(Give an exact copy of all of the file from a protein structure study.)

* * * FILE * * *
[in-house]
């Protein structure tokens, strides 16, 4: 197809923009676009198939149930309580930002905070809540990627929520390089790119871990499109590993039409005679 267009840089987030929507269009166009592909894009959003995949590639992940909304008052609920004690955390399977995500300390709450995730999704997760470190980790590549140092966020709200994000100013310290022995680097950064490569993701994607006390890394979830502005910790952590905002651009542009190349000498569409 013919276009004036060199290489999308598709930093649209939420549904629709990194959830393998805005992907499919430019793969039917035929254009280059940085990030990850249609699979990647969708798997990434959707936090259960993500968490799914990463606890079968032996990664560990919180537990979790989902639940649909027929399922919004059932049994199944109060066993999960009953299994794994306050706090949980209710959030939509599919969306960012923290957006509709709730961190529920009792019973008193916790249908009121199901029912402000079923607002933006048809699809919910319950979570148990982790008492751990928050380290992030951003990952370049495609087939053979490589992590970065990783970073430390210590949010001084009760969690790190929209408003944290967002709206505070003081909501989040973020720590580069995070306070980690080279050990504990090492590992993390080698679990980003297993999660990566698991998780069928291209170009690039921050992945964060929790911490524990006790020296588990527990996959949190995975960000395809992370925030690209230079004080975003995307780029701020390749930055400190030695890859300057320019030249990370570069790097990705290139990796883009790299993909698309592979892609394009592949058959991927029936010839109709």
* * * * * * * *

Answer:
[in-house]
């Protein structure tokens, strides 16, 4: 197809923009676009198939149930309580930002905070809540990627929520390089790119871990499109590993039409005679 267009840089987030929507269009166009592909894009959003995949590639992940909304008052609920004690955390399977995500300390709450995730999704997760470190980790590549140092966020709200994000100013310290022995680097950064490569993701994607006390890394979830502005910790952590905002651009542009190349000498569409 013919276009004036060199290489999308598709930093649209939420549904629709990194959830393998805005992907499919430019793969039917035929254009280059940085990030990850249609699979990647969708798997990434959707936090259960993500968490799914990463606890079968032996990664560990919180537990979790989902639940649909027929399922919004059932049994199944109060066993999960009953299994794994306050706090949980209710959030939509599919969306960012923290957006509709709730961190529920009792019973008193916790249908009121199901029912402000079923607002933006048809699809919910319950979570148990982790008492751990928050380290992030951003990952370049495609087939053979490589992590970065990783970073430390210590949010001084009760969690790190929209408003944290967002709206505070003081909501989040973020720590580069995070306070980690080279050990504990090492590992993390080698679990980003297993999660990566698991998780069928291209170009690039921050992945964060929790911490524990006790020296588990527990996959949190995975960000395809992370925030690209230079004080975003995307780029701020390749930055400190030695890859300057320019030249990370570069790097990705290139990796883009790299993909698309592979892609394009592949058959991927029936010839109709």